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    England win maiden World Cup after dramatic Super OverLondon, July 15 (IANS) It took them 44 years, but England have finally done it.

    Neither a tied game, nor a spirited New Zealand could stop England from bringing the trophy home at the Lord’s on Sunday. It finally took a Super Over for England to be crowned winners of the 2019 World Cup.

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    Eoin Morgan’s boys are the new world champions in the 50-over format of the gentleman’s game and the crown couldn’t have come at a better place than the historic Lord’s, the home of cricket.

    Ben Stokes will go down in history as one of England’s best all-rounders. After all, he managed what even the great Ian Botham failed to achieve in Australia in 1992.

    England’s Mark Wood being run out off the last-ball of the innings saw the game end in a tie and a Super Over followed. The first-ever Super Over in a World Cup final saw England score 15 runs before the Kiwis also ended on 15, but the hosts won due to more boundaries scored in the game.

    Cometh the hour, cometh the men. First it was Jos Buttler who rose to the occasion by hitting a swashbuckling 60-ball 59 and then all-rounder Ben Stokes (84* off 98 balls) took off from where he left to help England win their maiden World Cup title. Their 110-run partnership was the backbone of a well-earned win for the Three Lions.

    Chasing New Zealand’s score of 241/8, the hosts returned home victorious in front of the jam-packed crowd that would have sore throats walking into office on Monday.

    Sadly for New Zealand, it was another case of finishing runners-up after their loss to Australia in the 2015 World Cup final. But this time they competed well and it was a game that had the fans on their toes till Buttler and Stokes took the game away with their calculated power hitting.

    Losing Jason Roy (17) early meant that Joe Root and Jonny Bairstow needed to stitch a partnership and while they did try their best, the Kiwi bowlers bowled a tight line to ensure that the scoreboard didn’t move as the Englishmen would have liked. Frustration finally seeped in as Root (7 off 30 balls) went for a wild drive outside off to edge one to Tom Latham behind the stumps.

    That brought Bairstow and skipper Eoin Morgan together but the duo failed to keep up the tempo and it looked like New Zealand would once again run away with the game as they did in the semifinal against India.

    In fact, with Matt Henry dismissing Bairstow (played on for 36) and James Neesham sending back Morgan (9), caught brilliantly Lockie Ferguson, it looked like New Zealand might pull this off.

    But Buttler and Stokes knew just when to hit the fifth gear and bring England back into the game.

    Earlier, winning the toss and batting first in overcast conditions New Zealand scored 241/8 in their 50 overs. The conditions weren’t most suited for batting, but the Kiwis did well, especially considering the occasion.

    If Henry Nicholls started well at the top with a dogged half-century, Tom Latham made it count at the end with a knock of 47. For England, it was another quality show from Liam Plunkett as he pegged the Kiwis back every time they looked to take the attack to the English bowlers. Plunkett finished with figures of 3/42 from his 10 overs and he was ably supported by Chris Woakes (3/37) and Jofra Archer (1/42).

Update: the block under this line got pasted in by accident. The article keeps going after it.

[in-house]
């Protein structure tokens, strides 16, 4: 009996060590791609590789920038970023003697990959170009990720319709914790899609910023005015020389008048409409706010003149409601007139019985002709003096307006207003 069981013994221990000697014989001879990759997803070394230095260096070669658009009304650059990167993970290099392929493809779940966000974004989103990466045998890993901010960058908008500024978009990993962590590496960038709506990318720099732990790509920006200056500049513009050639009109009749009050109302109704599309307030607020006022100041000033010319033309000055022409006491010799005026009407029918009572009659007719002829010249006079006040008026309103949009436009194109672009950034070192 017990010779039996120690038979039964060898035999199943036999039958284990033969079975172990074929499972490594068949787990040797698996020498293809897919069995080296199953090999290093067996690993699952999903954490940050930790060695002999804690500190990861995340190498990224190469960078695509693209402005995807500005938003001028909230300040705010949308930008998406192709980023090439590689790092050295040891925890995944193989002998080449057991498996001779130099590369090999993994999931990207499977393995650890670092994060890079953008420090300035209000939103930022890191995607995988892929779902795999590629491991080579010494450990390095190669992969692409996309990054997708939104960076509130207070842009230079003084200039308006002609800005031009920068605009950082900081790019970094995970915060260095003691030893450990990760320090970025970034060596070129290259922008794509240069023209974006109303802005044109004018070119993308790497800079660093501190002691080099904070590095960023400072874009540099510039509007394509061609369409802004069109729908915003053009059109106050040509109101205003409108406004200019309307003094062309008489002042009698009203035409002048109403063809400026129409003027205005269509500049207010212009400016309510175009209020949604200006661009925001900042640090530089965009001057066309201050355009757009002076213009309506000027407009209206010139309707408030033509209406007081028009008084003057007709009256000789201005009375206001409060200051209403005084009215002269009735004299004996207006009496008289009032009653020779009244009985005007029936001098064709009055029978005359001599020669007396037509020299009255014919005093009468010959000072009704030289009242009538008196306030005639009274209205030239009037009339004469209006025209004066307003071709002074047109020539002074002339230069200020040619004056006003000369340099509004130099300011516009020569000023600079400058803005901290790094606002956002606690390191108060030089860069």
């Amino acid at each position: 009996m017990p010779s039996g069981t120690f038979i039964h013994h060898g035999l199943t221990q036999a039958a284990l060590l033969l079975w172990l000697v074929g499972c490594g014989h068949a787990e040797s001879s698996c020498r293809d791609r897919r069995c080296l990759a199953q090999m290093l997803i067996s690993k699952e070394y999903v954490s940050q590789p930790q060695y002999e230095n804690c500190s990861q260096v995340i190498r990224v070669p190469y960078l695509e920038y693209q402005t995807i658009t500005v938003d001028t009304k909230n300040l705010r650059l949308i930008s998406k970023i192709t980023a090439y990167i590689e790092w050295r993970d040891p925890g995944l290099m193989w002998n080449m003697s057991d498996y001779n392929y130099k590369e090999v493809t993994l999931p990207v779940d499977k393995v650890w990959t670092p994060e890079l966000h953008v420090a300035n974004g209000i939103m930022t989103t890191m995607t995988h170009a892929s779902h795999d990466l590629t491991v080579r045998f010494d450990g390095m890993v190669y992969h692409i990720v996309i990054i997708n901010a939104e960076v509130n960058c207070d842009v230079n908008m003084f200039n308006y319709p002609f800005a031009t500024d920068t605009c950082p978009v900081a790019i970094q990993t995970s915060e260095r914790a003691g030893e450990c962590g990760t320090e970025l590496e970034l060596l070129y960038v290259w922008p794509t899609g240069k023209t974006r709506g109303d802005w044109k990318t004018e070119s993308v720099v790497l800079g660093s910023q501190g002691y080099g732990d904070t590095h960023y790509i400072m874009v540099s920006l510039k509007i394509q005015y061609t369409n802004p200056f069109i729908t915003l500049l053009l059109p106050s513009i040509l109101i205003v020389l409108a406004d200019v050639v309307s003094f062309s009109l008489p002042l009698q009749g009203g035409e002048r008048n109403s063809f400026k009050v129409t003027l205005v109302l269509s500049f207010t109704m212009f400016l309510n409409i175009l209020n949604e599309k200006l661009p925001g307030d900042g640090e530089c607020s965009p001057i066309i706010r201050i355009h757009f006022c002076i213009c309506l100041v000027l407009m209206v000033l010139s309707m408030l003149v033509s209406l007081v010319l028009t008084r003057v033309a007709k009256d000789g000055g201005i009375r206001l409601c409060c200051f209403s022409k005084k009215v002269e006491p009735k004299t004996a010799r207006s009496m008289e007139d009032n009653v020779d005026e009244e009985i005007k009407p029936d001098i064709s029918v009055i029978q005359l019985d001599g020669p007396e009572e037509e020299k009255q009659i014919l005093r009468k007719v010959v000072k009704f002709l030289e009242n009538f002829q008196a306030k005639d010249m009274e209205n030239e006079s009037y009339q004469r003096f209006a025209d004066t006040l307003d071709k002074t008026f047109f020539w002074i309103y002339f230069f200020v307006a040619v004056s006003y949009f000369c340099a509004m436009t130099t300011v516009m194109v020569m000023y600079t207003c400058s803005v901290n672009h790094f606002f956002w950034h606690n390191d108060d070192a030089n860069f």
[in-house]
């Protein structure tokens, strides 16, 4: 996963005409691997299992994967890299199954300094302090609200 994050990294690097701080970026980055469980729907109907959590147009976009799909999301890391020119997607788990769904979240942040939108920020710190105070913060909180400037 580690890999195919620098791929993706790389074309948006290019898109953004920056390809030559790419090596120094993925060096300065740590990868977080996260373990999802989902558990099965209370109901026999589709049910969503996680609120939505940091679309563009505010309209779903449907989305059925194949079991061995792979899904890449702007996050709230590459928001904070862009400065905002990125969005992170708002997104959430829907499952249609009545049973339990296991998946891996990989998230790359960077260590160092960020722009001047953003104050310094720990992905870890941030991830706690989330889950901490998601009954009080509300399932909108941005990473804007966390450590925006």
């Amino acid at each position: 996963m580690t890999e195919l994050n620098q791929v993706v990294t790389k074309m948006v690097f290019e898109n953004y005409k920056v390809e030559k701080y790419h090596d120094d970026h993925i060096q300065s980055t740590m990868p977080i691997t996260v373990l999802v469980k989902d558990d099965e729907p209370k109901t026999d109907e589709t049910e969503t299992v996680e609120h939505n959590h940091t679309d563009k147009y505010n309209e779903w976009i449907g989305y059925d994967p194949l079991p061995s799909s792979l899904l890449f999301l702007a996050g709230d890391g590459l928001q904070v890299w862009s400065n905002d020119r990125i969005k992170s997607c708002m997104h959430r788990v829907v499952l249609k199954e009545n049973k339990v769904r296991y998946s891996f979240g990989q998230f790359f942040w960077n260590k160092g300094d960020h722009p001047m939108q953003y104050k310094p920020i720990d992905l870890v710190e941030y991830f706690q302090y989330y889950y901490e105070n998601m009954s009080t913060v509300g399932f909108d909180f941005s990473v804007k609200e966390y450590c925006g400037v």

Earlier, with incessant drizzle delaying the final by 15 minutes, it was a brave decision by Williamson to bat first. And openers Martin Guptill and Nicholls looked to repose the faith shown in them by their skipper as they held fort and looked to play off the new ball. But the partnership was broken in the seventh over when Woakes trapped Martin Guptill (19) plumb in front. While the batsman did go a review, it proved to be a complete waste.

    The in-form Williamson joined Nicholls in the middle and it was all about a steady show as the scoreboard read 29/1 as the two looked decently comfortable with the odd delivery moving disconcertingly and causing trouble to the batsmen. They kept rotating the strike by picking the ones and twos before Plunkett struck.

    Getting one to move enough after pitching to take the edge of Williamson’s bat, Plunkett had the Kiwi skipper caught behind by Jos Buttler. While the onfield umpire — Kumar Dharmasena — refused to raise his finger, the Englishmen called for a review and Williamson (30) had to walk back with the score reading 103/2 in the 23rd over.

    Nicholls also failed to make much headway after spending quality time in the middle and was dismissed by Plunkett soon after he notched up his fifty. Squeezing in between bat and pad, the ball disturbed the timber as the Englishmen celebrated once again.

    New Zealand’s semifinal hero Ross Taylor too failed to make it count as he was caught plumb in front by Mark Wood with the score reading 141/4 in the 34th over. Taylor walked back for just 15.

    Even as the Kiwi batsmen looked to up the ante, the English bowlers kept striking at the right moments to peg them back. And that was the case when James Neesham looked like he would play a cameo in the middle overs. Just when he started to look in control, Plunkett dismissed him, caught by Joe Root at mid-on.

    With the score reading 179/5 after 40 overs, New Zealand needed Tom Latham to stay till the end and guide the innings to a perfect finish. While Latham was dismissed by Woakes in the 49th over, Kiwis still managed to score 62 runs in the last 10 overs.

    Brief scores: New Zealand: 241/8 in 50 overs (Henry Nicholls 55, Tom Latham 47; Liam Plunkett 3/42, Woakes 3/37); England: 241 all out in 50 overs (Ben Stokes 84*, Jos Buttler 59; Lockie Ferguson 3/50)

    Super Over: England: 15 (Stokes 8*); New Zealand: 15


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